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Sri Lanka’s top 30 percent of society consumed and overwhelming 70 percent of fuel sold in the country and subsidies are effectively channelled to the rich, World Bank country economist Ralph van Doorn said.

Pricing reforms were required to fix state enterprises, which have now become fiscal risks, van Doorn said.

“Since the non-poor are the largest consumers of fuel and electricity the administered fuel prices are an effective subsidy to the non-poor funded indirectly by fiscal resources,” World Bank’s Sri Lanka Development Update for 2017 said.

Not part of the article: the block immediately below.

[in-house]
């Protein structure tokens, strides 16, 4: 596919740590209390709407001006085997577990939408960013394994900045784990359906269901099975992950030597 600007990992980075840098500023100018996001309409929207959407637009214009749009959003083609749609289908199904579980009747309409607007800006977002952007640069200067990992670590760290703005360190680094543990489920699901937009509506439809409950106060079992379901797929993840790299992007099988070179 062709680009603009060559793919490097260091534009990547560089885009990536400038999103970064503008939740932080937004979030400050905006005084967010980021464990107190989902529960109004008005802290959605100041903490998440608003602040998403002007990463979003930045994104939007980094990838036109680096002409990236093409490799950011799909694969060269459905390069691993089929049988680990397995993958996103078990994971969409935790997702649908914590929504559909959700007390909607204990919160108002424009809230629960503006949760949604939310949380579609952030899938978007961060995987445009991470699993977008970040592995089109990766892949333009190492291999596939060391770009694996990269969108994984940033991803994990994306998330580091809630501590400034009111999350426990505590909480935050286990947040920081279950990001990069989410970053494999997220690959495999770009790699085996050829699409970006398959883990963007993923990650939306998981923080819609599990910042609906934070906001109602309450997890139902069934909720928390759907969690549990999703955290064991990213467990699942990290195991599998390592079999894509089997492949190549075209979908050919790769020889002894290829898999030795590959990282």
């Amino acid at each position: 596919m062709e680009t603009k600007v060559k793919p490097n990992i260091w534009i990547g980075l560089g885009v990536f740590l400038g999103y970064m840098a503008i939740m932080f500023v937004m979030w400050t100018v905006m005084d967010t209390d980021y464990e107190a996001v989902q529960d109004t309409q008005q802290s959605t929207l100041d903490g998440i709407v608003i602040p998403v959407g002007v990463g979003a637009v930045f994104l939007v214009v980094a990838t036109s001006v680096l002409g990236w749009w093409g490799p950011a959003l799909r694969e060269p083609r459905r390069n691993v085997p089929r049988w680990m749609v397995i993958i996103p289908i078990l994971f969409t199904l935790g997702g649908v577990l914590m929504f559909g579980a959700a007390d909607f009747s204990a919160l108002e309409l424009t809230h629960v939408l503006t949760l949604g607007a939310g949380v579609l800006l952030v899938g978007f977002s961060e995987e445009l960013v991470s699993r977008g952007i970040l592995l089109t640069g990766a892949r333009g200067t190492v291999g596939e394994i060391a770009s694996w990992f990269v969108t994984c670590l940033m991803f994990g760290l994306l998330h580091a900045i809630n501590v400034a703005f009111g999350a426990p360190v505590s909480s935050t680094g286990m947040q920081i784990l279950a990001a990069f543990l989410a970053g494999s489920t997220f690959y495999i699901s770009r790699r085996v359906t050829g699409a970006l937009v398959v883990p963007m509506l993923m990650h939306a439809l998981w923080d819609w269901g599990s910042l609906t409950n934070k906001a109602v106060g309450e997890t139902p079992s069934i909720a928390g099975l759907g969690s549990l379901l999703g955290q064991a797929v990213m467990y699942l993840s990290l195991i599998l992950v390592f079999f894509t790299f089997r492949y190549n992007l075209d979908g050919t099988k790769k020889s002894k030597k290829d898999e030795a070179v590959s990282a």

The share was much higher than the consumption of fuel by the bottom 40 percent of earners directly and indirectly through public transport, the report said.

In all countries most of the income of the poor go to food, and energy consumption goes up with income as they travel more and use powered equipment and air conditioning.

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